Miss Ellie’s Island Soul


162 Seven Farms Drive

Daniel Island

(843) 884-0106

Entrée Prices: Inexpensive ($6- $11)

Serving: Breakfast & Lunch

Daniel Island has proven a tough nut to crack for restaurateurs. The neighborhoods are fully occupied, and plenty of large companies have set up headquarters there. But things still haven’t quite clicked on the culinary scene.

Laura Albert’s Tasteful Options has established itself as a lunchtime favorite, and Ken Vedrinski has received rave reviews for Sienna, the Island’s only fine-dining offering. A stream of sandwich, pizza, and ice cream joints have proven less successful, as have some more promising upstarts such as the under-appreciated Arlaana and downtown-transplant Baker’s Café, both of which recently closed their doors. Daniel Island office workers routinely drive over the Don Holt Bridge to Montague Avenue in North Charleston or over the Wando Bridge to Long Point Road in search of lunch variety.

But, hope springs eternal, as the recent opening of Miss Ellie’s Island Soul attests. Miss Ellie’s has taken over the old Baker’s Café location and brings Daniel Island a dose of down-home cooking that probably wasn’t in the Guggenheim Foundation’s master plan.

At lunch there’s a selection of salads and sandwiches, but the Blue Plate Specials are the real focal points. The lineup rotates, and fried chicken, fried whiting, meatloaf, and chicken pot pie are usually to be found. These are served with two sides and a basket of corn bread.

The chicken pot pie ($8.95) comes to the table in a brown ceramic pot with a square of pastry draped over the top. Beneath the deeply-browned crust awaits a rich broth full of chicken, carrots, onion, and green peas. Tinted yellow from melted cheese, the pot pie is tasty and satisfying. The fried chicken ($8.95) is excellent as well, with a crispy, golden-brown batter and tender meat inside, though both the flavor and the price leaves one wanting more than just a single breast piece.

In classic country fashion, Miss Ellie’s isn’t afraid of loading up the veggies with meat. The lima beans are cooked with chunks of ham and have a nice vinegar tang to them. The collard greens are accompanied by big lumps of pork and, once doctored up with Texas Pete Pepper Sauce, make for a fine side item. The mashed potatoes are good and creamy, though the brown gravy is a little overly-starched.

I’m a charter member of the Real Cornbread Ain’t Got No Sugar Society, but I have to admit that if you are going to adulterate corn bread with sugar, you ought to do it Miss Ellie’s way — so moist and sweet you can treat it like cake and save yourself a couple of bucks on dessert.

Miss Ellie’s serves breakfast, too — a rarity on Daniel Island. The morning menu runs the traditional Southern diner gamut, with biscuits and gravy, French toast, pancakes, and omelets. Ellie’s Favorite ($6.95) provides a representative sampling: country ham, eggs, and your choice of home fries, grits and toast, or a biscuit. The portions are big, with a heaping mound of eggs and a generous bowl of golden-brown potatoes. The sodium count might make your cardiologist cringe, but it’s real country cooking.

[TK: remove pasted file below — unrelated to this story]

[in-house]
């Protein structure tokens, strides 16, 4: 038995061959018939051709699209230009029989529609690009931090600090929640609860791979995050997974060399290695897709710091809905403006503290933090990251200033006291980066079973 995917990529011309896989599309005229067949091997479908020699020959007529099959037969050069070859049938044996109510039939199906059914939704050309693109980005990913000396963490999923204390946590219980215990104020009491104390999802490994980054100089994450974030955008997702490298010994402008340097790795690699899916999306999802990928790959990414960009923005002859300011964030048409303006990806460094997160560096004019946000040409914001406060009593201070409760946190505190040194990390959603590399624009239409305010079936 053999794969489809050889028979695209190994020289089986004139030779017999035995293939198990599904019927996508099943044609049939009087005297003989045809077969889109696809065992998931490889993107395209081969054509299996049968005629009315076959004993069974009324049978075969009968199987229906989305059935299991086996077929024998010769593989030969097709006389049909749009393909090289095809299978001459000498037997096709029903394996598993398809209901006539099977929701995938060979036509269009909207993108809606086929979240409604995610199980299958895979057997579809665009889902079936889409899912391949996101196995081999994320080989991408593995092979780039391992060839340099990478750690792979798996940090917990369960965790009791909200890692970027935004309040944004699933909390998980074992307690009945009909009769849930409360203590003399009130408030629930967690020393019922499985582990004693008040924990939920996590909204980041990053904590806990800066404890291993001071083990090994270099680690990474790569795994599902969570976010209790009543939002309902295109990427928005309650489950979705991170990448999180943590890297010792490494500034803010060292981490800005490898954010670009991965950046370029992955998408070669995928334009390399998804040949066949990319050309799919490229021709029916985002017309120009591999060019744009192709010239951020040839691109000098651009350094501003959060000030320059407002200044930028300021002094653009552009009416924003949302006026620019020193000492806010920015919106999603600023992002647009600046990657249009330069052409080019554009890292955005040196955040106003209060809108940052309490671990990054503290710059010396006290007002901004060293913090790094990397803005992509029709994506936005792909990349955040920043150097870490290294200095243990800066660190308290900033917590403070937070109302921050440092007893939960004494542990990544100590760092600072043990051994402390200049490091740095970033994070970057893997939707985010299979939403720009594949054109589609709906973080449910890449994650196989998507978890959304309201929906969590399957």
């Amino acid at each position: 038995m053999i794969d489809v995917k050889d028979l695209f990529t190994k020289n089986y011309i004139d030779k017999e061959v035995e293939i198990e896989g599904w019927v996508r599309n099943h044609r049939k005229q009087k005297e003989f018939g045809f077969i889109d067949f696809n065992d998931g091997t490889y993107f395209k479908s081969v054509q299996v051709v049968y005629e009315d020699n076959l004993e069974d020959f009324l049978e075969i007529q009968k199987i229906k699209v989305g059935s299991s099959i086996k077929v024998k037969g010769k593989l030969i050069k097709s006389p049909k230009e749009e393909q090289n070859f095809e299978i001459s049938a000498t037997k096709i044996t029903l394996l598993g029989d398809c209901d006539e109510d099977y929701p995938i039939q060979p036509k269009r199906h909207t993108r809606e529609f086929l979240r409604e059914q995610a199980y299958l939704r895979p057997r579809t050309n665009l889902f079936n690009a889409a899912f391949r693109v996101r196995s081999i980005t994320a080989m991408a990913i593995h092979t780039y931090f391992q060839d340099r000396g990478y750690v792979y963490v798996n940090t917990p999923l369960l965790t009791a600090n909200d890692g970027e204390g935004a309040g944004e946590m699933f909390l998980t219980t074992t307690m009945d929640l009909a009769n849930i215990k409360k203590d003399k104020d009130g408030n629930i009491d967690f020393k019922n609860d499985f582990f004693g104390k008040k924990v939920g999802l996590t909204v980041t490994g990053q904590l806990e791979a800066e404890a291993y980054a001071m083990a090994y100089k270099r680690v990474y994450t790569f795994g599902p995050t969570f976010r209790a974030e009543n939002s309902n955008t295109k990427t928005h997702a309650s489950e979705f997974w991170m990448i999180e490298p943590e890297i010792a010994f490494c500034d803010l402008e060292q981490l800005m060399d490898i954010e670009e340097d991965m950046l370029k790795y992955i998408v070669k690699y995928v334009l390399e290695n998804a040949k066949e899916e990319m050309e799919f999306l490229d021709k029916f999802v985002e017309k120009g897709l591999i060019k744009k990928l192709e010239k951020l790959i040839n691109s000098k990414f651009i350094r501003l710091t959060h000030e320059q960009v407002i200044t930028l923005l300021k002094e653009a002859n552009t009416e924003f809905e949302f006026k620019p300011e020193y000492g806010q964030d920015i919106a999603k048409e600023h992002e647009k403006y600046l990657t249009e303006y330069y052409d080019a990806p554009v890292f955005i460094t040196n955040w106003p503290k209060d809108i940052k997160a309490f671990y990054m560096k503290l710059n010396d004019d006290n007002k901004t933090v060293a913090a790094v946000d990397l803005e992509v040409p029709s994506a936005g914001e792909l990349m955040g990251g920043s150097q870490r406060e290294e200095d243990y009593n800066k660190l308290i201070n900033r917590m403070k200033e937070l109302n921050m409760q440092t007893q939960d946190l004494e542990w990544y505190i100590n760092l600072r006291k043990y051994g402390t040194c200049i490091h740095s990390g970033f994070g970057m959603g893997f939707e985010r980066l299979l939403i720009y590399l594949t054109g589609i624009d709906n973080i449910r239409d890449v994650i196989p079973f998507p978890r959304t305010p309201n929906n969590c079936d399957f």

Miss Ellie’s is a family affair. Owner Melody Shelver named the restaurant after her mother, Elodie Skipper, who at age 83 still bakes the desserts, and Shelver’s three sons work in the dining room and kitchen. There are a lot of little country touches to the dining area like the square “Mom’s Kitchen” salt shakers, the sweetgrass baskets in which the cornbread is served, and the burlap sacks under clear plastic that serve as tablecloths. Melody Shelver is warm and personable, greeting diners brightly as they come in and thanking them on the way out. It all makes for a very comfortable, enjoyable atmosphere.

The prices are a little steep for country cooking, but you’re paying for that Daniel Island rent. In the end, it’s the food that counts, and Miss Ellie’s blue plate specials and big breakfasts leave you full and satisfied.

I’ve worked on Daniel Island for the past six years, and even lived there briefly in 2002. In that time, the island has grown dramatically, following its New Urbanism plan, but it still has more of the feel of a high-end subdivision than the “island town” the marketing material promotes. The scale is too big, the streets a little too wide, the buildings a bit too nice and a bit too far back from the road. The most common complaint I hear about Daniel Island is that it has a creepy, Stepford Wives aura. A friendly, down-home café like Miss Ellie’s can’t fix that on its own, but it’s a promising start.